National Poetry Month Day 3: Billy Collins

For day three of National Poetry Month, I picked a poem by former Poet Laureate Billy Collins. This is a poem that I found recently while searching for poetry to use in the unit on “The Future” that I’m designing for an 11th grade English class. This poem is appropriately called “The Future.” It was published here in The New Yorker. I’d also like to share Billy Collins’ “Introduction to Poetry,” featured in Poetry 180. Poetry 180 is designed for sharing a poem a day in school classrooms. While I can’t say that my class is quite at a poem a day for the year, I hope to do a poem a day for the month, at least.

The Future

When I finally arrive there—
and it will take many days and nights—
I would like to believe others will be waiting
and might even want to know how it was.

So I will reminisce about a particular sky
or a woman in a white bathrobe
or the time I visited a narrow strait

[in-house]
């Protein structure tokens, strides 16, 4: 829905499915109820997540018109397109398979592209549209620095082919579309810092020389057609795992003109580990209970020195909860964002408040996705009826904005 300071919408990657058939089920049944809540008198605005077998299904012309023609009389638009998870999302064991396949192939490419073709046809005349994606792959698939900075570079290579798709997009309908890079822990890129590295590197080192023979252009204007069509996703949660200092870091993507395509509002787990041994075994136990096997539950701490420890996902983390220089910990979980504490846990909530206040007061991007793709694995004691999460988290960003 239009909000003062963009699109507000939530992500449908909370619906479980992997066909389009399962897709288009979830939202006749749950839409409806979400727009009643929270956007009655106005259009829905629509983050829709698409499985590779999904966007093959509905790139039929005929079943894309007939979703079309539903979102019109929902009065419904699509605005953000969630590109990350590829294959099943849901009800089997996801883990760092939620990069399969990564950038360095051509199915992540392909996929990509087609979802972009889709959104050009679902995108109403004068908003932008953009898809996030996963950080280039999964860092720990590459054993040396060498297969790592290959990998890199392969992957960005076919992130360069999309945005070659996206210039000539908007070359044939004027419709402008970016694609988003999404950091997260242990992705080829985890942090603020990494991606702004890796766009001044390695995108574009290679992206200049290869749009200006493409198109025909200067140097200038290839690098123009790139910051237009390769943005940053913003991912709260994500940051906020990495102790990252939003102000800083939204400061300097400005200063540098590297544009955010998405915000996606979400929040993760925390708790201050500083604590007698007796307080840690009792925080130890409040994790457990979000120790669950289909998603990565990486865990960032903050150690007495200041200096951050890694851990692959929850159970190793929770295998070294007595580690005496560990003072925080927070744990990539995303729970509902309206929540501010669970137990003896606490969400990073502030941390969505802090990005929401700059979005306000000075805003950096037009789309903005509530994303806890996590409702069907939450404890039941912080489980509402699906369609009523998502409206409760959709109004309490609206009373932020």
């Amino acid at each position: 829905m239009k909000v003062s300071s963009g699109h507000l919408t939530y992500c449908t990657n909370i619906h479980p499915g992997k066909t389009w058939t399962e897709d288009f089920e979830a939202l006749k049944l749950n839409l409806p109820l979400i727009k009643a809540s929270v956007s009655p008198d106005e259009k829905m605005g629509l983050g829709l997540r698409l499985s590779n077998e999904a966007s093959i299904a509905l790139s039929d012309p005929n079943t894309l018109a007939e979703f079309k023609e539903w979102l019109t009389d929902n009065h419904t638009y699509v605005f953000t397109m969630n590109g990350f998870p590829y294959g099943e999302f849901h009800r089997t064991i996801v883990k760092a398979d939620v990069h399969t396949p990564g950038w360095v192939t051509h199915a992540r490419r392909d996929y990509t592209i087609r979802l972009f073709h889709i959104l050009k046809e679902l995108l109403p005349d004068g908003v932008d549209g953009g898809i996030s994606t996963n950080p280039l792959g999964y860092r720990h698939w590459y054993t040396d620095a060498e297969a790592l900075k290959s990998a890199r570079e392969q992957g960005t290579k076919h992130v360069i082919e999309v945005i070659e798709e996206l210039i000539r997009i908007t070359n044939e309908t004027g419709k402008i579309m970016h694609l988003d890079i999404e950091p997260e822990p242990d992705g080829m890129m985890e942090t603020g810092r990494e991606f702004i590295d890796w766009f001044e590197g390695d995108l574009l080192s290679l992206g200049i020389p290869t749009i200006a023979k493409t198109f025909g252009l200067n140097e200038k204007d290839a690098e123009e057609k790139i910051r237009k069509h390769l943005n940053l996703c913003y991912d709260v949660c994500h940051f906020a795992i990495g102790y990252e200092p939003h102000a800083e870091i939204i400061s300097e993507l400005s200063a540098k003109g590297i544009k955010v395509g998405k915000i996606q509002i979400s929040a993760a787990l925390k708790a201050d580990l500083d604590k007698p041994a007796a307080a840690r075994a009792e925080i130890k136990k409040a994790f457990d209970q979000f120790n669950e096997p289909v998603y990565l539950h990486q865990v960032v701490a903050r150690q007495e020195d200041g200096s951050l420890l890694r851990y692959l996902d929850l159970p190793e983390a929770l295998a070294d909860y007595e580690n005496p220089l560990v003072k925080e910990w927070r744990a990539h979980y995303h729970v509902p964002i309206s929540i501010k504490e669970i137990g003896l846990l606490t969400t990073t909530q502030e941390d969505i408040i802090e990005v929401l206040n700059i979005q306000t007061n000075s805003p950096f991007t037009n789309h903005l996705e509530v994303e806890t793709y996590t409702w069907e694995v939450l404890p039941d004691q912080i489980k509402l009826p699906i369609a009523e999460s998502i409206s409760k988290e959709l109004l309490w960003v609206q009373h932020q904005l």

where a famous naval battle had taken place.

Then I will spread out on a table
a large map of my world
and explain to the people of the future
in their pale garments what it was like—

how mountains rose between the valleys
and this was called geography,
how boats loaded with cargo plied the rivers
and this was known as commerce,

how the people from this pink area
crossed over into this light-green area
and set fires and killed whoever they found
and this was called history—

and they will listen, mild-eyed and silent,
as more of them arrive to join the circle
like ripples moving toward,
not away from, a stone tossed into a pond.

Introduction to Poetry

I ask them to take a poem
and hold it up to the light
like a color slide
or press an ear against its hive.
I say drop a mouse into a poem
and watch him probe his way out,
or walk inside the poem’s room
and feel the walls for a light switch.
I want them to waterski
across the surface of a poem
waving at the author’s name on the shore.
But all they want to do
is tie the poem to a chair with rope
and torture a confession out of it.
They begin beating it with a hose
to find out what it really means.

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